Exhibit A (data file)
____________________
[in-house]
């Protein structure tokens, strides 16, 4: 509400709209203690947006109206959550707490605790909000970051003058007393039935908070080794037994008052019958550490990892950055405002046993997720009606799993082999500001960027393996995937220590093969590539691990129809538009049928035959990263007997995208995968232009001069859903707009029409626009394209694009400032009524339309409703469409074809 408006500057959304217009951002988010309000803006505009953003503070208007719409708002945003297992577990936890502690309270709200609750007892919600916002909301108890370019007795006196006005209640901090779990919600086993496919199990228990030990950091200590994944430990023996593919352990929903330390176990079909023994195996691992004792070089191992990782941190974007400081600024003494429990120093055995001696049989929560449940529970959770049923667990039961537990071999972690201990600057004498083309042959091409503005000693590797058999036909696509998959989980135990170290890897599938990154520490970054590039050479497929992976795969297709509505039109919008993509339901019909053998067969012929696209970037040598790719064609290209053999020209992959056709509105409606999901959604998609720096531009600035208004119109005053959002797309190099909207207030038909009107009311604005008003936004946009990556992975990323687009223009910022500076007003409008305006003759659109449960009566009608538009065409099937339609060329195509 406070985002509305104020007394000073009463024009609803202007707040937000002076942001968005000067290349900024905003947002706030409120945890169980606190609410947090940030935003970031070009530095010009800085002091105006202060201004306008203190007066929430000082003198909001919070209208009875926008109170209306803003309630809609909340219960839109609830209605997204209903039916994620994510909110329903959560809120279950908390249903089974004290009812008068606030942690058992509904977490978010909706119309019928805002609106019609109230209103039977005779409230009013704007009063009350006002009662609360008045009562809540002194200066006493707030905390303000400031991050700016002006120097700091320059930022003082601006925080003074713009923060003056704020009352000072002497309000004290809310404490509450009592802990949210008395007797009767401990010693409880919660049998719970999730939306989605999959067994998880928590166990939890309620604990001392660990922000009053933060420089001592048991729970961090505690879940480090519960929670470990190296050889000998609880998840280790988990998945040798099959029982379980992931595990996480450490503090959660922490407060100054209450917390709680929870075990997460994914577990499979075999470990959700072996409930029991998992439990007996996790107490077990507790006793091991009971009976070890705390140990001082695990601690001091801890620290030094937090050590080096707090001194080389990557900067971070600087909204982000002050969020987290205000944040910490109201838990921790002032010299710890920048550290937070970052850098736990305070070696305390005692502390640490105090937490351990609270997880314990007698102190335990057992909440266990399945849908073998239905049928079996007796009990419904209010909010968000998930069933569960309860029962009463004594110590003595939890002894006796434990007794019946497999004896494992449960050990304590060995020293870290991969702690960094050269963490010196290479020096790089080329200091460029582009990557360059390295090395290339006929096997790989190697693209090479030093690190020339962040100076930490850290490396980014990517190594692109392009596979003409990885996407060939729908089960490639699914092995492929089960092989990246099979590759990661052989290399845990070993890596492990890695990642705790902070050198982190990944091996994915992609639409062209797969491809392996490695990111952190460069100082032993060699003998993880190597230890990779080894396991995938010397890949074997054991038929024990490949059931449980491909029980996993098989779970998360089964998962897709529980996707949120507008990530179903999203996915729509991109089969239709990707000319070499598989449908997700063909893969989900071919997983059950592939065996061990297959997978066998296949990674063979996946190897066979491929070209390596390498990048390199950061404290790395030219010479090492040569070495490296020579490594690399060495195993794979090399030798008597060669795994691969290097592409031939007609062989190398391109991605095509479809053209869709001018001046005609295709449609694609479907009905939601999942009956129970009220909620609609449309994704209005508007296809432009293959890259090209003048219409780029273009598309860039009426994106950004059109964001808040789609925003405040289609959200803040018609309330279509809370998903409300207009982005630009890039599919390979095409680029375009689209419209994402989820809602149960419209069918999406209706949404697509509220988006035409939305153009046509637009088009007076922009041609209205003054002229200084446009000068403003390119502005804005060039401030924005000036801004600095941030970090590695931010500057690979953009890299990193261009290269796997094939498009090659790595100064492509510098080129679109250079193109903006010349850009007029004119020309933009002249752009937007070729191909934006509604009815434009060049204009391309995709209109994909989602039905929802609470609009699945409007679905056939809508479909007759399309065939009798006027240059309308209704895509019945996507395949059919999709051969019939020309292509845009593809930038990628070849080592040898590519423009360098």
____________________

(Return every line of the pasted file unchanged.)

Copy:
[in-house]
């Protein structure tokens, strides 16, 4: 509400709209203690947006109206959550707490605790909000970051003058007393039935908070080794037994008052019958550490990892950055405002046993997720009606799993082999500001960027393996995937220590093969590539691990129809538009049928035959990263007997995208995968232009001069859903707009029409626009394209694009400032009524339309409703469409074809 408006500057959304217009951002988010309000803006505009953003503070208007719409708002945003297992577990936890502690309270709200609750007892919600916002909301108890370019007795006196006005209640901090779990919600086993496919199990228990030990950091200590994944430990023996593919352990929903330390176990079909023994195996691992004792070089191992990782941190974007400081600024003494429990120093055995001696049989929560449940529970959770049923667990039961537990071999972690201990600057004498083309042959091409503005000693590797058999036909696509998959989980135990170290890897599938990154520490970054590039050479497929992976795969297709509505039109919008993509339901019909053998067969012929696209970037040598790719064609290209053999020209992959056709509105409606999901959604998609720096531009600035208004119109005053959002797309190099909207207030038909009107009311604005008003936004946009990556992975990323687009223009910022500076007003409008305006003759659109449960009566009608538009065409099937339609060329195509 406070985002509305104020007394000073009463024009609803202007707040937000002076942001968005000067290349900024905003947002706030409120945890169980606190609410947090940030935003970031070009530095010009800085002091105006202060201004306008203190007066929430000082003198909001919070209208009875926008109170209306803003309630809609909340219960839109609830209605997204209903039916994620994510909110329903959560809120279950908390249903089974004290009812008068606030942690058992509904977490978010909706119309019928805002609106019609109230209103039977005779409230009013704007009063009350006002009662609360008045009562809540002194200066006493707030905390303000400031991050700016002006120097700091320059930022003082601006925080003074713009923060003056704020009352000072002497309000004290809310404490509450009592802990949210008395007797009767401990010693409880919660049998719970999730939306989605999959067994998880928590166990939890309620604990001392660990922000009053933060420089001592048991729970961090505690879940480090519960929670470990190296050889000998609880998840280790988990998945040798099959029982379980992931595990996480450490503090959660922490407060100054209450917390709680929870075990997460994914577990499979075999470990959700072996409930029991998992439990007996996790107490077990507790006793091991009971009976070890705390140990001082695990601690001091801890620290030094937090050590080096707090001194080389990557900067971070600087909204982000002050969020987290205000944040910490109201838990921790002032010299710890920048550290937070970052850098736990305070070696305390005692502390640490105090937490351990609270997880314990007698102190335990057992909440266990399945849908073998239905049928079996007796009990419904209010909010968000998930069933569960309860029962009463004594110590003595939890002894006796434990007794019946497999004896494992449960050990304590060995020293870290991969702690960094050269963490010196290479020096790089080329200091460029582009990557360059390295090395290339006929096997790989190697693209090479030093690190020339962040100076930490850290490396980014990517190594692109392009596979003409990885996407060939729908089960490639699914092995492929089960092989990246099979590759990661052989290399845990070993890596492990890695990642705790902070050198982190990944091996994915992609639409062209797969491809392996490695990111952190460069100082032993060699003998993880190597230890990779080894396991995938010397890949074997054991038929024990490949059931449980491909029980996993098989779970998360089964998962897709529980996707949120507008990530179903999203996915729509991109089969239709990707000319070499598989449908997700063909893969989900071919997983059950592939065996061990297959997978066998296949990674063979996946190897066979491929070209390596390498990048390199950061404290790395030219010479090492040569070495490296020579490594690399060495195993794979090399030798008597060669795994691969290097592409031939007609062989190398391109991605095509479809053209869709001018001046005609295709449609694609479907009905939601999942009956129970009220909620609609449309994704209005508007296809432009293959890259090209003048219409780029273009598309860039009426994106950004059109964001808040789609925003405040289609959200803040018609309330279509809370998903409300207009982005630009890039599919390979095409680029375009689209419209994402989820809602149960419209069918999406209706949404697509509220988006035409939305153009046509637009088009007076922009041609209205003054002229200084446009000068403003390119502005804005060039401030924005000036801004600095941030970090590695931010500057690979953009890299990193261009290269796997094939498009090659790595100064492509510098080129679109250079193109903006010349850009007029004119020309933009002249752009937007070729191909934006509604009815434009060049204009391309995709209109994909989602039905929802609470609009699945409007679905056939809508479909007759399309065939009798006027240059309308209704895509019945996507395949059919999709051969019939020309292509845009593809930038990628070849080592040898590519423009360098």